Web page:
Yes, much of the world may have moved on from email to social media and culturally dubious TikTok dances, yet traditional electronic mail remains a foundation of business communication. And sadly, it remains a prime vector for malware, data leakage, and phishing attacks that can undermine enterprise protections. It doesn’t have to be that way.
In a just released report titled “GigaOm Radar for Phishing Prevention and Detection,” GigaOm Analyst Simon Gibson surveyed more than a dozen enterprise-focused email security solutions. He found a range of approaches to securing communications that often can be fitted together to provide critical, defense-in-depth protection against even determined attackers.
Figure 1. GigaOm Radar for Email Phishing Prevention and Detection
“When evaluating these vendors and their solutions, it is important to consider your own business and workflow,” Gibson writes in the report, stressing the need to deploy solutions that best address your organization’s business workflow and email traffic. “For some it may be preferable to settle on one comprehensive solution, while for others building a best-of-breed architecture from multiple vendors may be preferable.”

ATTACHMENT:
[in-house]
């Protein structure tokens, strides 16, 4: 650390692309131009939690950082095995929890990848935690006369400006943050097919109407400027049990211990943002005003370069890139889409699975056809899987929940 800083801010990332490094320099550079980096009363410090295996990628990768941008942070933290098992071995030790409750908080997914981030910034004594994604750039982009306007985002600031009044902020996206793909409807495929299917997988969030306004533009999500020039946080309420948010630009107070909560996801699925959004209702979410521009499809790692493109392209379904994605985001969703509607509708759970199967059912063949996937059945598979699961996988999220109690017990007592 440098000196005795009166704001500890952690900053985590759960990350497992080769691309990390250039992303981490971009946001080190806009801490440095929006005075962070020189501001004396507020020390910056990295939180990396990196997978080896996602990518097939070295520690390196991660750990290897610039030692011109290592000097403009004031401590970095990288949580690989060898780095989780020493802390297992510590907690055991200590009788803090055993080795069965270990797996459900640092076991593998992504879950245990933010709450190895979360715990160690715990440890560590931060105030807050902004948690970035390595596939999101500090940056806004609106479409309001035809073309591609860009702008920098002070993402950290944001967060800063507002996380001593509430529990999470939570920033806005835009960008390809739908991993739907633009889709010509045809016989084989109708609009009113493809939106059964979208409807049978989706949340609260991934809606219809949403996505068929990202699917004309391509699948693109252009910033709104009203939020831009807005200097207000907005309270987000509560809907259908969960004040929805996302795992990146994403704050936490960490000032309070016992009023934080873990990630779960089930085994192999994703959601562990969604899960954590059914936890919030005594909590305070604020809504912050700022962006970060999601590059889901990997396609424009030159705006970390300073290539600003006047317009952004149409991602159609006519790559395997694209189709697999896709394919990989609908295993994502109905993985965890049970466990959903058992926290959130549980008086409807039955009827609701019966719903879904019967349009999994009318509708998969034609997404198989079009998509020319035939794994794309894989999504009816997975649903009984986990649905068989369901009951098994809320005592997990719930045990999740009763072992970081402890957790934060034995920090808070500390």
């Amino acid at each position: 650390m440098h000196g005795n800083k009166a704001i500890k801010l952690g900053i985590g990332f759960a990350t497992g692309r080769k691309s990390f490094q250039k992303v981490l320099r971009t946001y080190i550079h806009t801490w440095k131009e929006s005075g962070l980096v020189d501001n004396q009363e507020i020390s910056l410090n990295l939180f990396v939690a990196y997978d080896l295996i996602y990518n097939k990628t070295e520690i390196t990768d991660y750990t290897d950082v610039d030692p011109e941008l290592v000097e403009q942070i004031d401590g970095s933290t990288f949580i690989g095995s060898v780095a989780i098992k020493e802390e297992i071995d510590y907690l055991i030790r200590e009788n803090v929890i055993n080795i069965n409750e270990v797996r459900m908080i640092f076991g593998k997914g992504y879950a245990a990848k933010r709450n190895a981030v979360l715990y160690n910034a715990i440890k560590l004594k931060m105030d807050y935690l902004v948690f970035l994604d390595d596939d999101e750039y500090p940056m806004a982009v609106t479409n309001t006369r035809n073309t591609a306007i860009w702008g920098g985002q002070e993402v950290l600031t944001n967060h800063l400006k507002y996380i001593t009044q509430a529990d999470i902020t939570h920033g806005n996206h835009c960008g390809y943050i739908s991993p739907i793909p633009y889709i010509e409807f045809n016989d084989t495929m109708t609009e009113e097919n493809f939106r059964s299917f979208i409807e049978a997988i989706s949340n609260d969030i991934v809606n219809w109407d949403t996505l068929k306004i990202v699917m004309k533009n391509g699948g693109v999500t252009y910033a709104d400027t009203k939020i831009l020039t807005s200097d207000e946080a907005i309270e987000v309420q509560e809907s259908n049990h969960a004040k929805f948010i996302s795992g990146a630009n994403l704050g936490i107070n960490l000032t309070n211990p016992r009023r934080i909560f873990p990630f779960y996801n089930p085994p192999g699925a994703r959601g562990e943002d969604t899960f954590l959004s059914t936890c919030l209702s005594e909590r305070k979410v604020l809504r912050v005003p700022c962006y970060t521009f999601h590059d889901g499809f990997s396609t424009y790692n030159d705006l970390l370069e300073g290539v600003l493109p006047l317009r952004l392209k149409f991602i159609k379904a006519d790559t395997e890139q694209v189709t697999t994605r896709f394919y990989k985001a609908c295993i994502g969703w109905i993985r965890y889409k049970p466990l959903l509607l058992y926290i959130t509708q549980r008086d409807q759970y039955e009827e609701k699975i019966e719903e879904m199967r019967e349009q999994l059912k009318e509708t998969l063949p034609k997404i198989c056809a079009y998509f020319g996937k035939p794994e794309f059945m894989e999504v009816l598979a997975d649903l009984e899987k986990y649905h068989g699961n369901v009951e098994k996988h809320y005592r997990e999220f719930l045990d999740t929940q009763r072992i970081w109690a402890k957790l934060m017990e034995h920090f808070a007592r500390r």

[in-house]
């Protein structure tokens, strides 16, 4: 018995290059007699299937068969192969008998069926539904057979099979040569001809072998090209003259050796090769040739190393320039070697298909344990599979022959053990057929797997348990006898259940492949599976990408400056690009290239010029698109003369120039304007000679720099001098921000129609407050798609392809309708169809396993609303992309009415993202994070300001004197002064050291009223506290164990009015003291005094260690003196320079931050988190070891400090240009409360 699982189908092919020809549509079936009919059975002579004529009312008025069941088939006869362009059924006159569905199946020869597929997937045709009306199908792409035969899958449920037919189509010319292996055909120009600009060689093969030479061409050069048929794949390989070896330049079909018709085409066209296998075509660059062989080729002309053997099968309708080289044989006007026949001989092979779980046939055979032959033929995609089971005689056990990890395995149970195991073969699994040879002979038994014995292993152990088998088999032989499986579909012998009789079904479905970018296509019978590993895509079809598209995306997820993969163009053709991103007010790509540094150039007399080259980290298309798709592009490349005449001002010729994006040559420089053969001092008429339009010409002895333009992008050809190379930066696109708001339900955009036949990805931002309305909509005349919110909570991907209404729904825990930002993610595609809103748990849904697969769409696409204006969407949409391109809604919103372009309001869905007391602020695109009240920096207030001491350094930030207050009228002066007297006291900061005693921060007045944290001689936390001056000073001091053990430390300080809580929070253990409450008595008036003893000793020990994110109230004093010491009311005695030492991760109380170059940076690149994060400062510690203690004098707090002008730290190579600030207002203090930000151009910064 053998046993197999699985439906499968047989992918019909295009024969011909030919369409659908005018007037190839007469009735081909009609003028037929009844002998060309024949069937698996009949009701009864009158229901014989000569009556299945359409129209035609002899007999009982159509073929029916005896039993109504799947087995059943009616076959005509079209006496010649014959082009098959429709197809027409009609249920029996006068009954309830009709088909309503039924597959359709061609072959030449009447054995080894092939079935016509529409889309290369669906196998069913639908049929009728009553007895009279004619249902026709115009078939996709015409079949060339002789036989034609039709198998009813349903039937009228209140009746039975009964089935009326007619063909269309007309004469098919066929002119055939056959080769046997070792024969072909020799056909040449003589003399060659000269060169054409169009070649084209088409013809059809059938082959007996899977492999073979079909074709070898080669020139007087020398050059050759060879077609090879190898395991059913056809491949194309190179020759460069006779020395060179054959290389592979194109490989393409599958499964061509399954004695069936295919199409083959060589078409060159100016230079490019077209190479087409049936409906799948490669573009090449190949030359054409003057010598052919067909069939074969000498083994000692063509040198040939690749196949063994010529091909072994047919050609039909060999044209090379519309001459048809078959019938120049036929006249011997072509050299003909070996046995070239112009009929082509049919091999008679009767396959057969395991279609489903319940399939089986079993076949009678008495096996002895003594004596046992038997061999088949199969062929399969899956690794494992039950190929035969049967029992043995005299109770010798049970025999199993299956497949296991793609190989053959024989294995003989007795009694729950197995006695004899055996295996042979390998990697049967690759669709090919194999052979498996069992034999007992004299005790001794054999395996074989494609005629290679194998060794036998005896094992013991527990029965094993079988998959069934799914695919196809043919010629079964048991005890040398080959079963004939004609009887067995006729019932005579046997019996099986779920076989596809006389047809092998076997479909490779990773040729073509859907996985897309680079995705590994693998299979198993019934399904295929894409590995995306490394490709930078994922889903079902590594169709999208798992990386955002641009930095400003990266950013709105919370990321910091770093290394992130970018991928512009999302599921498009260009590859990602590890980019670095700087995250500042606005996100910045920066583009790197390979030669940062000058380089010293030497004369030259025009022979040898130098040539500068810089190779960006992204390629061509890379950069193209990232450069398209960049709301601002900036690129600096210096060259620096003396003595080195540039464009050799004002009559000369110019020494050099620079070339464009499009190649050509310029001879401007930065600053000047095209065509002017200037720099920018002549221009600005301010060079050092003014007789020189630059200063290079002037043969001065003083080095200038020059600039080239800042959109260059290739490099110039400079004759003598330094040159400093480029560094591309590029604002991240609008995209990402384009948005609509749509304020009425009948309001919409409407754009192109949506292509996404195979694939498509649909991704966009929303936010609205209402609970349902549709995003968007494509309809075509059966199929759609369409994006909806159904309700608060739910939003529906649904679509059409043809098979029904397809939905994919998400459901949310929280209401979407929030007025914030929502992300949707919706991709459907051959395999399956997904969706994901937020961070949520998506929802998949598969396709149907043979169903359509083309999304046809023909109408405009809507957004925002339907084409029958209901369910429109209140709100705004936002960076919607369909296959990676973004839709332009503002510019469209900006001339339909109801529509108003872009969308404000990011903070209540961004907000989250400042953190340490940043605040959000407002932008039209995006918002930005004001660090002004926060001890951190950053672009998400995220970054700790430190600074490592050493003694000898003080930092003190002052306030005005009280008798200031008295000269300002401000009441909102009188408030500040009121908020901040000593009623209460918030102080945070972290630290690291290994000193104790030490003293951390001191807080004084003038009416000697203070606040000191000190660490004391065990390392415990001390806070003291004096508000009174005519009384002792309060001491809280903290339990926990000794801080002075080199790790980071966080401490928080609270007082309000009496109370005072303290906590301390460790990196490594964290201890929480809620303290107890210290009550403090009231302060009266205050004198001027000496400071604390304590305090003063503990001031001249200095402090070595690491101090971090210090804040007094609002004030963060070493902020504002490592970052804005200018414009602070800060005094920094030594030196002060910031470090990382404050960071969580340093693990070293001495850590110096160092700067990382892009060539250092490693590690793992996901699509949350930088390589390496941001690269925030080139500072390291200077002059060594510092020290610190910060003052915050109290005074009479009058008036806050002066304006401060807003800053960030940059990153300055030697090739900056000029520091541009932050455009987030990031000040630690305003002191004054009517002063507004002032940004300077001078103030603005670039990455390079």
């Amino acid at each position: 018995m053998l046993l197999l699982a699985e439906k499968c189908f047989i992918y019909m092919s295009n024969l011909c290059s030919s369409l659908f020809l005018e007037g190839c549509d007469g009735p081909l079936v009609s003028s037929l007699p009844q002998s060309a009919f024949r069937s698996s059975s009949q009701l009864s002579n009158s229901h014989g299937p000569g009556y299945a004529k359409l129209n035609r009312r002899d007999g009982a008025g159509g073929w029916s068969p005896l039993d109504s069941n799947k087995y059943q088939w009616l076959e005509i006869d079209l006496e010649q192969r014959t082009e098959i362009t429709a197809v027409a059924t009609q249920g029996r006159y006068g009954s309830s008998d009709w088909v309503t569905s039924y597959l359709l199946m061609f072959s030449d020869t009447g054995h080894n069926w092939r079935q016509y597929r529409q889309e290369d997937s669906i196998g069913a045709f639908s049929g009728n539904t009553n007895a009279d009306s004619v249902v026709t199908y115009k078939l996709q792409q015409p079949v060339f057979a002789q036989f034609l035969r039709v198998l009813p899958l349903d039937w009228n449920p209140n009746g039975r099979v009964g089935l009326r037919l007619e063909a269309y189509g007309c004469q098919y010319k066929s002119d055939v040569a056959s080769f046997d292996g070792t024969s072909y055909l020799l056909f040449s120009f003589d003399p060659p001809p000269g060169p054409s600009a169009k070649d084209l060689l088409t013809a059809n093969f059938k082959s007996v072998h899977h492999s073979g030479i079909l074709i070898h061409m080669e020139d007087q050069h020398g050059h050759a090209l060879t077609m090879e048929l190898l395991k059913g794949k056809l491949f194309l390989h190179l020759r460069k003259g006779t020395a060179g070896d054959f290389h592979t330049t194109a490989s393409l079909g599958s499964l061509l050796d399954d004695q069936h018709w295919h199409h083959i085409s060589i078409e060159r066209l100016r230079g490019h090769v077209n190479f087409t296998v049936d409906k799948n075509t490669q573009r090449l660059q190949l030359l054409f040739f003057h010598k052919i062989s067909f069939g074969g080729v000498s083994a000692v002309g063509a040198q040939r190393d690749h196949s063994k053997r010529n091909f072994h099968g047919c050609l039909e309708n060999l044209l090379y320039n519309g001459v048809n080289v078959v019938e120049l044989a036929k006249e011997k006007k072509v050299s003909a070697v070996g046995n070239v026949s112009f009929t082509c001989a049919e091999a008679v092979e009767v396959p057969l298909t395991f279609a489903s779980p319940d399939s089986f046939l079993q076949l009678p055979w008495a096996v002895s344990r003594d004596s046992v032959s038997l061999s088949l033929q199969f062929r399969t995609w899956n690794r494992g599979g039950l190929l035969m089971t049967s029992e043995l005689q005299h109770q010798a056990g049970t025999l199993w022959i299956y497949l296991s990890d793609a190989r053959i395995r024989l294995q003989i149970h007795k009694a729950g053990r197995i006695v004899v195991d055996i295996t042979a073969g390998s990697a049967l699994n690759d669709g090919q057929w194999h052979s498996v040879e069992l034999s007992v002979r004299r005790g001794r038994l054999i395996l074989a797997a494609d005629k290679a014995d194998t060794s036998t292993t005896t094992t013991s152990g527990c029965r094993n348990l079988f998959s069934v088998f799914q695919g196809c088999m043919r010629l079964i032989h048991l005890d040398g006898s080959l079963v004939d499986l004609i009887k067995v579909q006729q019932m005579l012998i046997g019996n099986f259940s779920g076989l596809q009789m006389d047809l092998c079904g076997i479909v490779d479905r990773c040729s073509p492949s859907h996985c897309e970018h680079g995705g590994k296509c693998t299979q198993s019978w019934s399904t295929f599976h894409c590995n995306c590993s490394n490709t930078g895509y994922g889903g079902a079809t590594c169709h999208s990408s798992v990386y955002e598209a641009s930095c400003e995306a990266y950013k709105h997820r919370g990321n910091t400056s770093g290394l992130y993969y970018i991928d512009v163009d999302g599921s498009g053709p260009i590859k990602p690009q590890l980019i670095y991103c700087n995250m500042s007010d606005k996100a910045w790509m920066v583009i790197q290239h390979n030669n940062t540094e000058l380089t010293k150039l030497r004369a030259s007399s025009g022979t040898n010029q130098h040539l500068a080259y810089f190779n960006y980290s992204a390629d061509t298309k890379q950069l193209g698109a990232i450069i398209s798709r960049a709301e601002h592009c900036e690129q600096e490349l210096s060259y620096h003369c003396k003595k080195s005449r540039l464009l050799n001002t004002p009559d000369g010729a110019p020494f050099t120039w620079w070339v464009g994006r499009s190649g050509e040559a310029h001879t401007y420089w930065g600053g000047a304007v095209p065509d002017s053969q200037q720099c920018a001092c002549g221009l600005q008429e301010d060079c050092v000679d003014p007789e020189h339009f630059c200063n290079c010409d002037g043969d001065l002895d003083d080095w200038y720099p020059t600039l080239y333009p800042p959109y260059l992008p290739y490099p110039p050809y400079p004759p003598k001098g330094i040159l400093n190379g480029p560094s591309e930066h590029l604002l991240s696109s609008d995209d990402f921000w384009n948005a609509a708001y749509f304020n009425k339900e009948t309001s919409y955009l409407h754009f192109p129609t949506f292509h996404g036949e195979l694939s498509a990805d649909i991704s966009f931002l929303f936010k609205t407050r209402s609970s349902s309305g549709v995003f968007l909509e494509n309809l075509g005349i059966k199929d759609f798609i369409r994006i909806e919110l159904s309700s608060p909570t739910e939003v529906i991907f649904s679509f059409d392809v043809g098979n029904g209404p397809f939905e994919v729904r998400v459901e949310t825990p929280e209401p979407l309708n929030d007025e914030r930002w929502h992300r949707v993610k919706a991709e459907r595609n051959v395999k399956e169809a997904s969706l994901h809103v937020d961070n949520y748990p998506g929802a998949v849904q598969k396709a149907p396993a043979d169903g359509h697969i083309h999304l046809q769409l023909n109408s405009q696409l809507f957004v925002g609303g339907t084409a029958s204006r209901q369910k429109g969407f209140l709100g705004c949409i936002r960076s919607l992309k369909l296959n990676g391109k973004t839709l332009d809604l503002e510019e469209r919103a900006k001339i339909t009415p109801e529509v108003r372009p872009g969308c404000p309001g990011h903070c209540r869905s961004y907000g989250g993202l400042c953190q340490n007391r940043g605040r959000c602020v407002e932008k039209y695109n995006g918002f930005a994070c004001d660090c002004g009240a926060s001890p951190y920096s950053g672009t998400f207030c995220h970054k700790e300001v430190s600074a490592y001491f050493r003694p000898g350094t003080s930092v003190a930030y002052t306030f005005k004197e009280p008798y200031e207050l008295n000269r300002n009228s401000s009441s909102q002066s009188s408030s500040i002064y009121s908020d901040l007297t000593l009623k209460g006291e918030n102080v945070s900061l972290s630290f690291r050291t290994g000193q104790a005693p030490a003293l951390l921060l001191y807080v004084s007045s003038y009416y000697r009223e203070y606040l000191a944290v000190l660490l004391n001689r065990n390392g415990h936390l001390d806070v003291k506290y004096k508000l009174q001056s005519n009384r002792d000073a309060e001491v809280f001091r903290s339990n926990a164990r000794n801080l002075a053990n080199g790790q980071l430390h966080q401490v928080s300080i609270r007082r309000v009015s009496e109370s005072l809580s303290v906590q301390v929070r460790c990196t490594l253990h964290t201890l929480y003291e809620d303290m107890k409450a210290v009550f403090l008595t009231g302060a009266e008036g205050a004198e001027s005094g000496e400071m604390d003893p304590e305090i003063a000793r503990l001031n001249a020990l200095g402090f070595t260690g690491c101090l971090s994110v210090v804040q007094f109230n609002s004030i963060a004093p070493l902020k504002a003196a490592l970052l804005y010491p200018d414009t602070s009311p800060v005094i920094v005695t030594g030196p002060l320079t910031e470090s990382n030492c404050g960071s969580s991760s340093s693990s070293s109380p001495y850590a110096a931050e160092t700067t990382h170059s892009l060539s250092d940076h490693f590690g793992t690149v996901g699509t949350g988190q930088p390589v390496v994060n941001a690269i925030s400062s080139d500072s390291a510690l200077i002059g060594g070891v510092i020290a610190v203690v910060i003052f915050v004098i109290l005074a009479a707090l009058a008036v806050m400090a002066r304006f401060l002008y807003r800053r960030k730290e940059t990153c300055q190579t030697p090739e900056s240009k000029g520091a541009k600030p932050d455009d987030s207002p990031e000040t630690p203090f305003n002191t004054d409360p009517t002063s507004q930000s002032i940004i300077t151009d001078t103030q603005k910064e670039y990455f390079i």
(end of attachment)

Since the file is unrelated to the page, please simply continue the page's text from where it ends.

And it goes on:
In a field of competent solutions, Gibson found that Forcepoint, purchased recently by Raytheon, stood apart thanks to the layered protections provided by its Advanced Classification Engine. Area 1 and Zimperium, meanwhile, are both leaders that exhibit significant momentum, with Area 1 boosted by its recent solution partnership with Virtru, and Zimperium excelling in its deep commitment to mobile message security.
A mobile focus is timely, Gibson says in a video interview for GigaOm. He says companies are “tuning the spigot on” and enabling unprecedented access and reliance on mobile devices, which is creating an urgent need to get ahead of threats.
Gibson’s conclusion in the report? He singles out three things: Defense in depth, awareness of existing patterns and infrastructure, and a healthy respect for the “human factor” that can make security so hard to lock down.